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DCE 1.1: Directory Services
Copyright © 1997 The Open Group

CDS Protocol Definition

This chapter contains the abstract definition of the CDS transaction protocol and solicitation protocol whose encodings are specified in CDS Protocol Encodings ; it is a specification of the protocol machines employed by CDS clerks and CDS servers.

Conforming implementations shall comply with the behaviour defined in this chapter.

Clerk Operation

The CDS clerk communicates with one or more CDS servers (including the Global Directory Agent) for the processing of client requests.

A clerk performs the following functions:

Solicitation and Clearinghouse Selection

When requested by a client to perform some CDS operation, the clerk must first select a clearinghouse that is likely to be able to process the request. It then has to bind to the appropriate CDS server controlling that clearinghouse.

Since the cell's name space database is partitioned and distributed among a number of clearinghouses, the clerk must first decide which clearinghouses are good candidates for being able to process a client request, and then select one of them. The algorithm for choosing a clearinghouse is internal to the implementation of a clerk and how it caches previously received information; only the solicitation protocol for learning about available clearinghouses is specified in this document.

The following assumptions can be made about the location of clearinghouses:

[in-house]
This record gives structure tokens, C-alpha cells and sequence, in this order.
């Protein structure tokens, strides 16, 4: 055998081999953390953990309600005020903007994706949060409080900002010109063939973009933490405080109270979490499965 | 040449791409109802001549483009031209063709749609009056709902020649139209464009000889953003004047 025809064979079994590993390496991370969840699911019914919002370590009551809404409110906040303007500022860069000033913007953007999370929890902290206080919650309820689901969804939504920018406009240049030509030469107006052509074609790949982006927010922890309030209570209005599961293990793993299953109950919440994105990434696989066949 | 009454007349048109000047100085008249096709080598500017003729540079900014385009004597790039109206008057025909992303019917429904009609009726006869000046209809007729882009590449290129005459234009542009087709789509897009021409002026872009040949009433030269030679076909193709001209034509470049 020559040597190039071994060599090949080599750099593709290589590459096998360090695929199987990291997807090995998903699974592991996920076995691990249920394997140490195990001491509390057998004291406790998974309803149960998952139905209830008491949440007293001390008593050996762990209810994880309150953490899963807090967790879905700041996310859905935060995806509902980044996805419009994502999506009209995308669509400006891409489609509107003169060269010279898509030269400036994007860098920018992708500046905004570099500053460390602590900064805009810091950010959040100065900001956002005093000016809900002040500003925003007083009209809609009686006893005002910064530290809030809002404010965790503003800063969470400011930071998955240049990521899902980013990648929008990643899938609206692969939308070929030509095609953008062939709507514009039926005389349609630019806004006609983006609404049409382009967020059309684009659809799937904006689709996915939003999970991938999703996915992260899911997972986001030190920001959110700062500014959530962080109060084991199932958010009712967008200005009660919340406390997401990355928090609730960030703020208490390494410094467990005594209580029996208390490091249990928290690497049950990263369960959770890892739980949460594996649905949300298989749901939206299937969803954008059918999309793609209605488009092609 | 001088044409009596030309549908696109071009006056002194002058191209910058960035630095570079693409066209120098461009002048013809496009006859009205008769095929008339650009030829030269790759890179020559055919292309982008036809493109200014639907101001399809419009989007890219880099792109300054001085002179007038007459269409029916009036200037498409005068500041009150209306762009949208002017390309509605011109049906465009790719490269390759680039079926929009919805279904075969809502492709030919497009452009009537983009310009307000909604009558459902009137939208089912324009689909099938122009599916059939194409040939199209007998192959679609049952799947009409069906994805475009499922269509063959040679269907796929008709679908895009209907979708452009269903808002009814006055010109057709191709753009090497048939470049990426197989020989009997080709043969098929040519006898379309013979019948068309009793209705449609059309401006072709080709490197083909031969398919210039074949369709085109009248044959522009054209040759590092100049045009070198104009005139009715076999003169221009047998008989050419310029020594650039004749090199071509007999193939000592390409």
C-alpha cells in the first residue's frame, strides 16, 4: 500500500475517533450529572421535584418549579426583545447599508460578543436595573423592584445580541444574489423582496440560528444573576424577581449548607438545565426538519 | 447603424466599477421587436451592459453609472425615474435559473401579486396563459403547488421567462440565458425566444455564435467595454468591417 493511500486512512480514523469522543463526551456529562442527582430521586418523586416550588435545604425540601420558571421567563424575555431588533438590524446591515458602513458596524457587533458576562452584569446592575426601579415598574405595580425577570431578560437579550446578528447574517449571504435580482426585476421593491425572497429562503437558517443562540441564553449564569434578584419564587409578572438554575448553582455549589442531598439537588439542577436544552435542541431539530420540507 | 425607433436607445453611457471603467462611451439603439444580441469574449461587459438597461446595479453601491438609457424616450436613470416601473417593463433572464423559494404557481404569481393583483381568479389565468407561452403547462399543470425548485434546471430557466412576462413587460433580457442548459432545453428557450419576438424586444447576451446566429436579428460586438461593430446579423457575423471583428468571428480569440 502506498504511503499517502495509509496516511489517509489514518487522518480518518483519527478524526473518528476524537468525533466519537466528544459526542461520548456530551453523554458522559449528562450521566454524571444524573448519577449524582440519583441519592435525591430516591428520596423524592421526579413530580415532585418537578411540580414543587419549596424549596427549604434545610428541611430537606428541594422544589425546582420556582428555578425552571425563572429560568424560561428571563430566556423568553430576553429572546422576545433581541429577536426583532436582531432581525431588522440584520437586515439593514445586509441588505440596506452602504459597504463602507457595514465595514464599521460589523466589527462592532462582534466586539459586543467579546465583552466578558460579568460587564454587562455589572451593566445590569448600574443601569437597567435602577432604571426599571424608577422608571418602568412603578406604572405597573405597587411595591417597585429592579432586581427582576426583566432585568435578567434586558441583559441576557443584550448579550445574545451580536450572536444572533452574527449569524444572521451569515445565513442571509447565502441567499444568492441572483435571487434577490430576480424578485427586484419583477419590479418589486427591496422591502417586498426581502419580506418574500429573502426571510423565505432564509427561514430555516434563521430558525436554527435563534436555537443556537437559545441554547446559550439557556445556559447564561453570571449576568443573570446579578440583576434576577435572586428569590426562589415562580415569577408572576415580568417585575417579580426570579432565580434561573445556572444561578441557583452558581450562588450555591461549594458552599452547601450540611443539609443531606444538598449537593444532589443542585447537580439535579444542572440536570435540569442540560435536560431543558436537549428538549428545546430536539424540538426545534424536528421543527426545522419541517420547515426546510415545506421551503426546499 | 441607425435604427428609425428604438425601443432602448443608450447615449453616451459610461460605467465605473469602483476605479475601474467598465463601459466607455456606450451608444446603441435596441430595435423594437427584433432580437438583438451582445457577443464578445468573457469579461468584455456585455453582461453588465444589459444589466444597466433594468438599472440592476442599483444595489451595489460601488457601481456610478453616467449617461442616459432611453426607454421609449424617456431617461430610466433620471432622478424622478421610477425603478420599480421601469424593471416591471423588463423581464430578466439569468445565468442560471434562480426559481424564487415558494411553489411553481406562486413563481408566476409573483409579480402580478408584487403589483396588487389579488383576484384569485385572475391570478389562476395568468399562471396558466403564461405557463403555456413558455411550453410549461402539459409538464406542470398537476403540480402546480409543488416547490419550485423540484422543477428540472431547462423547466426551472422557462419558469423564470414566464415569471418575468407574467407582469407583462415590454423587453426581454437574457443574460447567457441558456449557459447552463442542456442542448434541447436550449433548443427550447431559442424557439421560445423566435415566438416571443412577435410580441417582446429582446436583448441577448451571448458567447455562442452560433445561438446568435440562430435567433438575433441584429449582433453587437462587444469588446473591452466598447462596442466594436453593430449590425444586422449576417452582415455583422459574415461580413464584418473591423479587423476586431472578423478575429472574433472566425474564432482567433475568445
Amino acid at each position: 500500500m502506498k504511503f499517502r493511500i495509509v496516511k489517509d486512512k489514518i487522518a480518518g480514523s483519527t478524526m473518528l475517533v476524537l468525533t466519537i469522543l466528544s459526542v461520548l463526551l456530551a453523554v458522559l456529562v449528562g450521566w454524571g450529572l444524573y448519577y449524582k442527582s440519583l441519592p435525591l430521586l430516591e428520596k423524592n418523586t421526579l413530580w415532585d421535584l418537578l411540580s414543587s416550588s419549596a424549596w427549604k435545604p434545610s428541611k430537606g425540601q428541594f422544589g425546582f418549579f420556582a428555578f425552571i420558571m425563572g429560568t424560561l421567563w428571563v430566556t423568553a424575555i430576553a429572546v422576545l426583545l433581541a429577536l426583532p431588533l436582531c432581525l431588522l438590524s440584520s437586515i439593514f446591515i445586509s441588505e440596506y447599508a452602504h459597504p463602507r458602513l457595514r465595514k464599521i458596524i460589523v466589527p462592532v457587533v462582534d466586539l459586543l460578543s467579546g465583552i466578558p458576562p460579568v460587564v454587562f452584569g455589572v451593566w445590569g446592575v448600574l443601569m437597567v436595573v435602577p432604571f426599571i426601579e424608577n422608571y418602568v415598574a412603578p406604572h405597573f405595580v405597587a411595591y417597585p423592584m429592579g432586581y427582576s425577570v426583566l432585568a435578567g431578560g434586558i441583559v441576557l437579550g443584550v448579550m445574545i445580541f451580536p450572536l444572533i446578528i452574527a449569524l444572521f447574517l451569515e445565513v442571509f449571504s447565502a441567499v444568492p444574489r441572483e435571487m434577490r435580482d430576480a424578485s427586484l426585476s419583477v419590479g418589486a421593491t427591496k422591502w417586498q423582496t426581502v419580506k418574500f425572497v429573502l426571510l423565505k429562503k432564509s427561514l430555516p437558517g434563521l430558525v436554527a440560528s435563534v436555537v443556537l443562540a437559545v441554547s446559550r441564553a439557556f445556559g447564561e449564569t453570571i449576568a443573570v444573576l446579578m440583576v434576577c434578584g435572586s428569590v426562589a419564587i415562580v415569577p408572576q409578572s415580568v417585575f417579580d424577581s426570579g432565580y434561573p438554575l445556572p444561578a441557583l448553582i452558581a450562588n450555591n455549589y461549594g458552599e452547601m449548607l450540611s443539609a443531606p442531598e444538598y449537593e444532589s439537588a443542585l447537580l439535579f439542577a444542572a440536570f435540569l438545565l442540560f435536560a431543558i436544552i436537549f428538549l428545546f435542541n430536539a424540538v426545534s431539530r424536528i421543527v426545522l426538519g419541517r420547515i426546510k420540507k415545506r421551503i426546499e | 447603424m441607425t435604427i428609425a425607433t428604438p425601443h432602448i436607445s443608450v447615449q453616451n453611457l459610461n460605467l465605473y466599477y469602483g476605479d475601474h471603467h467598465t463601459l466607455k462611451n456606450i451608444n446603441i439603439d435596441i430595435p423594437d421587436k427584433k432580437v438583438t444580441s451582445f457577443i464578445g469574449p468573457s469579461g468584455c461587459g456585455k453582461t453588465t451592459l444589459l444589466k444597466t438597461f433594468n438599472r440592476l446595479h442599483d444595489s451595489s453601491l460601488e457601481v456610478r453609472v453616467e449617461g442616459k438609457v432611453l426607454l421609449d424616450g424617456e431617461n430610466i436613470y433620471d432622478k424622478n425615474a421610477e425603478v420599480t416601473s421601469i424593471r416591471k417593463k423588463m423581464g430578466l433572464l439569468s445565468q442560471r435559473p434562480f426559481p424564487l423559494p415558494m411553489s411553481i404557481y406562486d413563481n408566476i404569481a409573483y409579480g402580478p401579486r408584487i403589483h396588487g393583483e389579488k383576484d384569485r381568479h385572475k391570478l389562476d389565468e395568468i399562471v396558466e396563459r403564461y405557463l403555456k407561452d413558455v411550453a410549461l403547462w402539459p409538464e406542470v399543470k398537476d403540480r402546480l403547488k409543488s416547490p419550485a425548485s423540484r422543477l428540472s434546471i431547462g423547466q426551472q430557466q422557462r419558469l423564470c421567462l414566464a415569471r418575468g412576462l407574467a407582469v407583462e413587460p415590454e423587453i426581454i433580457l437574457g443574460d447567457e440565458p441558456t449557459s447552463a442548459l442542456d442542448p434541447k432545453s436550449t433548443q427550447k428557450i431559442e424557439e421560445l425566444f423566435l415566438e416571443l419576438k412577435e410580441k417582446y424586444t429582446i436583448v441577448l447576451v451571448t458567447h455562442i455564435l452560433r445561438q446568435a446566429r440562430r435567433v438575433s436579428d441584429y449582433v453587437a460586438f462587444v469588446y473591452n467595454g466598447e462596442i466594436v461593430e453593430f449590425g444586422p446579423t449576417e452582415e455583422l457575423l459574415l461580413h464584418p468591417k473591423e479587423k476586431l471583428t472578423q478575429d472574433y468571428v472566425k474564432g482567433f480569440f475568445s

Regardless of the details of its particular implementation, a clerk has some or all of the following information at its disposal to use in choosing a clearinghouse:

The algorithm for selecting among multiple possible clearinghouses and CDS servers is not specified. Implementations may follow some rules of probability that reduce the average transactions necessary, balance the load among servers, and account for network topology.

The process of binding and establishing communication with the CDS server that supports a particular clearinghouse is subject to the underlying RPC protocol. This process includes mutual authentication. The clerk generally has several ways of obtaining the appropriate protocol tower for the server. These include:

These methods are usually tried in the order listed above, in the interest of securing the best performance.

Referral Handling (Progress Record)

When a clearinghouse is requested (in the person of a CDS server) to perform a CDS operation via the transaction protocol, it attempts to get the clerk as close to the desired result as possible, either by performing the operation itself, or by directing the clerk to other clearinghouses (that is, CDS servers) that can provide further guidance. A progress record returned to the clerk indicates the status of the requested operation and contains whatever information the server was able to resolve. The clerk is responsible for repeating the request (this time to the new clearinghouse that it was referred to) for as many times as is necessary to complete the information provided in the progress record.